Longtime UNLV backer, philanthropist Robert Layne dies


Josh Hawkins / UNLV Creative Services

Philanthropist and longtime UNLV supporter Robert “Bruce” Layne, left, is pictured with former Nevada Gov. Bob Miller at the UNLV Foundation Annual Dinner on Oct. 9, 2017.

Published Thu, Mar 14, 2019 (1:30 p.m.)

Updated Thu, Mar 14, 2019 (3:52 p.m.)

Philanthropist and longtime UNLV supporter Robert “Bruce” Layne died Friday at the age of 73 after a long battle with Parkinson’s disease, the university announced today.

Layne, who graduated from UNLV in 1969, was nominated to the UNLV Foundation board of trustees in 1986 and was an emeritus board member from 2017 until his death.

A Bishop Gorman High School graduate former UNLV — then Nevada Southern University — baseball player, Layne supported the university for decades, both financially and with his time, officials said. Over the years, he served on numerous committees and was credited with starting UNLV’s career day.

In February, a new baseball scoreboard named in Layne’s honor was unveiled at Earl Wilson Stadium on the UNLV campus. Layne made a large donation to build the scoreboard.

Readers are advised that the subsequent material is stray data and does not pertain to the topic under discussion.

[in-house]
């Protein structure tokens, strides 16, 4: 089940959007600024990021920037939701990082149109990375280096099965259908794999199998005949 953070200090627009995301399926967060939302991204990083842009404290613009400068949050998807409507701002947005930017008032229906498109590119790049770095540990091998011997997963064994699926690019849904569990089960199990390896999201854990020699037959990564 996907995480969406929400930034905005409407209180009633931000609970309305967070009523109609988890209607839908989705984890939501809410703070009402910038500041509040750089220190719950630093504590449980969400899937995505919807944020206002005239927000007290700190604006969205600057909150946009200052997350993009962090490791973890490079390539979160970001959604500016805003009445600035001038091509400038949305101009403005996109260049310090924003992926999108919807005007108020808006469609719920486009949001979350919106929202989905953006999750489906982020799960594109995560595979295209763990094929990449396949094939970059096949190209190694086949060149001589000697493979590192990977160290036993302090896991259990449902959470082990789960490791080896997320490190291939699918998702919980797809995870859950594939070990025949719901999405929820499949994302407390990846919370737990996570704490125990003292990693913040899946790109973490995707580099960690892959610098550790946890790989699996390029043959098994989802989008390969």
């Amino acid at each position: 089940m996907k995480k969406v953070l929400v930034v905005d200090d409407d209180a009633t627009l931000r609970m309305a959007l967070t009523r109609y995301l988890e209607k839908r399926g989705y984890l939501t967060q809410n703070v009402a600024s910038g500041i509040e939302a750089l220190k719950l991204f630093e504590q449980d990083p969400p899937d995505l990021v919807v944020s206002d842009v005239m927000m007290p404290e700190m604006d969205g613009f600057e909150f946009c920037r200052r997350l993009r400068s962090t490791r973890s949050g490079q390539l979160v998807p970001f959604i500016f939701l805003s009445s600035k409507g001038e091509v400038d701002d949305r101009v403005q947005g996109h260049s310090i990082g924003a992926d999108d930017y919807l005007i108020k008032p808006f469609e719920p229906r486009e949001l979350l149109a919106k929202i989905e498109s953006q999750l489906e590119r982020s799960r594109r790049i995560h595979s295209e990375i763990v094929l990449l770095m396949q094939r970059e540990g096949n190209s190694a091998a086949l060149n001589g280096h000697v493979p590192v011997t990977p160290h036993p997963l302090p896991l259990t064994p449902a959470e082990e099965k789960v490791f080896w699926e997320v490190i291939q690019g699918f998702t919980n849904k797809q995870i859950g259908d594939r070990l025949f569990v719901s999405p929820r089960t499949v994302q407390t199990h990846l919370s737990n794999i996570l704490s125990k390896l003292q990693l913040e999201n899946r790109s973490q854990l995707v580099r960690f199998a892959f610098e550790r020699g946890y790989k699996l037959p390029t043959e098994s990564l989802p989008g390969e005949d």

“The success of UNLV today is the result of people like Bruce, who gave their time and talent and cared deeply about students and this community,” said Scott Roberts, vice president of philanthropy and alumni engagement at UNLV.

After earning a bachelor’s degree in economics, Layne went into the insurance business, where he had a long and successful career. In 1984, he bought the Cash, Sullivan and Cross insurance agency, which was renamed Layne and Associates.

For five years, Layne served as an insurance instructor at UNLV’s business school and was a guest lecturer for various classes.

A memorial gift of $30,000 will be transferred to the UNLV Foundation Tribute Scholarship Endowment Fund in Layne’s honor, according to the school.

Layne supported numerous UNLV scholarship funds and athletic department endeavors. He was also active in such organizations as the Las Vegas Chamber of Commerce, the Nevada Athletic Commission and what is now the Las Vegas Global Economic Alliance, among others.

"Our community lost one of its truly good people in Bruce Layne,” UNLV Athletic Director Desiree Reed-Francois said in a statement. “He personified the student-athlete ideal as a competitor, a scholar and someone who made others around him better. It has been an absolute privilege to get to know Bruce and (his wife) Sherry. Their warmth, generosity and kindness have genuinely impacted my family as well as our department.”

Layne is survived by his wife, Sherry, two sons, Chad and Trevor, and five grandchildren. A service for Layne will take place at 10 a.m. on March 21 at St. Francis of Assisi Catholic Church in Henderson.

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